The electoral success of separatist parties at the ballot box does not give a legitimate mandate for independence. If separatist parties do win on December 21, it will not give Catalonia the right to secede. At best, it will require Madrid to engage in good faith dialogue with Barcelona on potential constitutional change in Spain.

The ConversationNone of this foregoes the possibility of the emergence of an independent Catalonia. There may be several compelling political or social concerns for fulfilling self-determination rights of the Catalans that could be presented as part of negotiations with Madrid. But there cannot be an ultimatum from the Catalan separatists that independence must be on the table in future negotiations.

The author of this article is George Revel, PhD Candidate in International Law, University of Leicester

This article was originally published on The Conversation. Read the original article.

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CATALONIA

14 Barcelona life hacks that will make you feel like a local

Barcelona is a popular city for foreign residents in Spain thanks to its coastal location, many international companies and great lifestyle. However, navigating life here can take some getting used to, so here are our top Barcelona life hacks to help make things easier for you.

14 Barcelona life hacks that will make you feel like a local
Barcelona life hacks. Image: Michal Jarmoluk / Pixabay

Invest in a good water filter

Barcelona tap water doesn’t taste the best, particularly in the areas around the Old Town such as El Born, the Gothic Quarter, Barceloneta and Raval. The water is also very hard, meaning that it leaves limescale on appliances such as your kettle.

Using a good water filter can improve the taste and make sure that limescale doesn’t build up. It’s also much more economical and healthier than buying bottled water every time you want a drink.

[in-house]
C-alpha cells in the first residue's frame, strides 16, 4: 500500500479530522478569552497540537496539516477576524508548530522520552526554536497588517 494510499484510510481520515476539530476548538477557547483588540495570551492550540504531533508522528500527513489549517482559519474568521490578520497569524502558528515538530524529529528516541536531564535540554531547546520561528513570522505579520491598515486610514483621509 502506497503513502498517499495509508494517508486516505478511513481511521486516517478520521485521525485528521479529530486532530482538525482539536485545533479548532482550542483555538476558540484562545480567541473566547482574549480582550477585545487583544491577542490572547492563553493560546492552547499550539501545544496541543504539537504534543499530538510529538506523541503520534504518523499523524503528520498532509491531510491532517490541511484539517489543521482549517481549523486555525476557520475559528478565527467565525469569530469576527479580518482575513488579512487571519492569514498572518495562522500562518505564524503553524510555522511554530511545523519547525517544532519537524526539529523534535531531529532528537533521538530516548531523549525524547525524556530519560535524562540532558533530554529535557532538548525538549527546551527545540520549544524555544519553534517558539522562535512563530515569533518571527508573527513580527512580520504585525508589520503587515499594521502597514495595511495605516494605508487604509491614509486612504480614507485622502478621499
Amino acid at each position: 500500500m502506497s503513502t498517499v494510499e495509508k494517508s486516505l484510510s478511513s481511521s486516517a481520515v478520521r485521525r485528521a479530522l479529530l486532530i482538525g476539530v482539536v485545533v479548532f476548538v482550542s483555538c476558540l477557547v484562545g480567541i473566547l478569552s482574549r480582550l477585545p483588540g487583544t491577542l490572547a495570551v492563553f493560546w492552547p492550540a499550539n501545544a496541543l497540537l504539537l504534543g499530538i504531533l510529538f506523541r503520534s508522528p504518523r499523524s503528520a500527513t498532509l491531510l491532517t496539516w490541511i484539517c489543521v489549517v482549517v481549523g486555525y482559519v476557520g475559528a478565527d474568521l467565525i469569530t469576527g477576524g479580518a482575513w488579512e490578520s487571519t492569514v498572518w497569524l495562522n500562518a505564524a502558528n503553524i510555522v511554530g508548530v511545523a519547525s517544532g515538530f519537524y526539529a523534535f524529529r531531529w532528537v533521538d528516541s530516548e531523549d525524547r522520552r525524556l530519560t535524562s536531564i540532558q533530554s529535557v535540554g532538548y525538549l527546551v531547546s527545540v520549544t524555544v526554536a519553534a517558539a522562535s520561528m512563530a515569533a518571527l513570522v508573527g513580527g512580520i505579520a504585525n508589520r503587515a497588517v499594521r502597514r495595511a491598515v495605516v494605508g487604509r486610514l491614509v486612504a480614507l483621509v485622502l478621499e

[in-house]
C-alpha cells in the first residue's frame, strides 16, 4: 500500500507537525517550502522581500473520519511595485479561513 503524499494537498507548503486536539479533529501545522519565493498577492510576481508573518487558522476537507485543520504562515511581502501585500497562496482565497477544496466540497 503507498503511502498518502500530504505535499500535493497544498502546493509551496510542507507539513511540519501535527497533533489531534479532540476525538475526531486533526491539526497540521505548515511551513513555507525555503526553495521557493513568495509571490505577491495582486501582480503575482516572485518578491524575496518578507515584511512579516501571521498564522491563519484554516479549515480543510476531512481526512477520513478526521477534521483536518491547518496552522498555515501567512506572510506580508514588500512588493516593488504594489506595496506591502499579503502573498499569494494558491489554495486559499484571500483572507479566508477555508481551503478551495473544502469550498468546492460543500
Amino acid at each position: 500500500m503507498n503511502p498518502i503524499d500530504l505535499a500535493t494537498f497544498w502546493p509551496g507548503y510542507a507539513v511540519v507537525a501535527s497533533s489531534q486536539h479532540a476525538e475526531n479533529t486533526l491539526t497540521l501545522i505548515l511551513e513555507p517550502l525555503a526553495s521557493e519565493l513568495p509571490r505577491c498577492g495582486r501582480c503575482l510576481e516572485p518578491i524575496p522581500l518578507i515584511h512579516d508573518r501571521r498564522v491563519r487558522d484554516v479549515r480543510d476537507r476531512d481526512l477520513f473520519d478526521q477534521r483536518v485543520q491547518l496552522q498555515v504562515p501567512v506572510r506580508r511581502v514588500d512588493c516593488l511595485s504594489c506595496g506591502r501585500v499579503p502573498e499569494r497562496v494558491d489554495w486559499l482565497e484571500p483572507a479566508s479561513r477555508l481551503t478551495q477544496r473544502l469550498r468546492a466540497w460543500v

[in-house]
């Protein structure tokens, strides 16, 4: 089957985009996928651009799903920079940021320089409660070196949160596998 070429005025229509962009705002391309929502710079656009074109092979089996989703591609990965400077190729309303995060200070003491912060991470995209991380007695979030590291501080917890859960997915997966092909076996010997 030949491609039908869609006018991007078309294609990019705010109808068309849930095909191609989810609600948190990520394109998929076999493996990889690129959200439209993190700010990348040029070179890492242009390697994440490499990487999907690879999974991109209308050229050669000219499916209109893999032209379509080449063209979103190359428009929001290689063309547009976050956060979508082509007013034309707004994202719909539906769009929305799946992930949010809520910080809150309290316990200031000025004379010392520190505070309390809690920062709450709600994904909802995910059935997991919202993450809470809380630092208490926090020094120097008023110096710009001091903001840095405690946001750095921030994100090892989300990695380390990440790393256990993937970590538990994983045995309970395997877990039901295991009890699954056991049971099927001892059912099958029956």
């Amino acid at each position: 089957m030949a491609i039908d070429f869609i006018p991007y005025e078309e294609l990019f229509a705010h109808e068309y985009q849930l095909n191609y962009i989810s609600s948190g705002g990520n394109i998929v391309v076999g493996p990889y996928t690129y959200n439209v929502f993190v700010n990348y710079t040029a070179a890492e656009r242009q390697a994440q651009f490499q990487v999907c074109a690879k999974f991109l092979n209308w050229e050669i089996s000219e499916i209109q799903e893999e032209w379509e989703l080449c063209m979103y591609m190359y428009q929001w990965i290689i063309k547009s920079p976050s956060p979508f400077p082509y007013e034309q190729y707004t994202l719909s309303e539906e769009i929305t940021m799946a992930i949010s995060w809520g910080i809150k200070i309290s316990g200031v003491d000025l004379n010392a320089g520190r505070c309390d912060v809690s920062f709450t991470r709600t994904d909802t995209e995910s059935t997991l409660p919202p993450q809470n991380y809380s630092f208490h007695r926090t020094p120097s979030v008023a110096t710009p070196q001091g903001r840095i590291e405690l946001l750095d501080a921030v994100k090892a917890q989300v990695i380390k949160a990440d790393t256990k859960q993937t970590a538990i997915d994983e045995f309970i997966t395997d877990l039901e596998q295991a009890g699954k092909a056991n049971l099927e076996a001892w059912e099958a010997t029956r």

Use the Rodalies trains to get across the city faster

Many people when they first move to Barcelona just use the metro and don’t bother using the Rodalies trains. While it’s not always necessary, for certain journeys it can make getting across the city much faster.

For example, if you need to get from Sant Andreu or Clot to Sants to connect to one of the intercity trains, it’s only two or three stops on the Rodalies, as opposed to more than 10 on the metro, as well as changing to different lines.

Don’t try and get anything important done in August

This is probably true of most of Spain, but if you need to get anything important done, whether official paperwork or renovations on your apartment, don’t try and get them done in August.

The whole city goes on holiday for the month of August, including office personnel, builders and handypeople. If you need to get any of this done, it’s best to get it done before the holidays or to wait until September.  

Don’t buy drinks from sellers on the beach or in the park

You’ll find many people selling drinks on the city’s beaches and in the main Ciutadella Park. While it can be tempting to buy these, especially when it’s so hot, you need to be aware that these cans of drinks are often stored inside drains or under manhole covers, meaning that they’re not the cleanest.

A few years ago, El País took the mojitos sold by hawkers on the beaches to a local lab. The results came back a few days later to show that they contained high levels of fecal matter and bacteria in them.

Barcelona’s Chinese supermarkets are a great source of ingredients

Although you can now find many more foreign ingredients in local supermarkets than you could just a few years ago, there are still many that you may miss from back home, particularly South East Asian and Indian ingredients.

Barcelona has several excellent Chinese supermarkets, where you can find a range of ingredients, everything from sesame oil and Thai curry paste to Indian spices and affordable peanut butter.

Don’t take valuables out with you to certain areas, particularly at night

Unfortunately, bag snatchings and pickpockets are still commonplace in Barcelona. While the thieves mainly target tourists, foreign residents often find that they are targets too.

The trick is to blend in like a local, look like you know where you’re going and don’t take valuables with you to areas such as the Gothic Quarter, Raval or the Rambla, especially at night. Bag snatchings in El Born have also increased in recent years, so keep your wits about you around there too.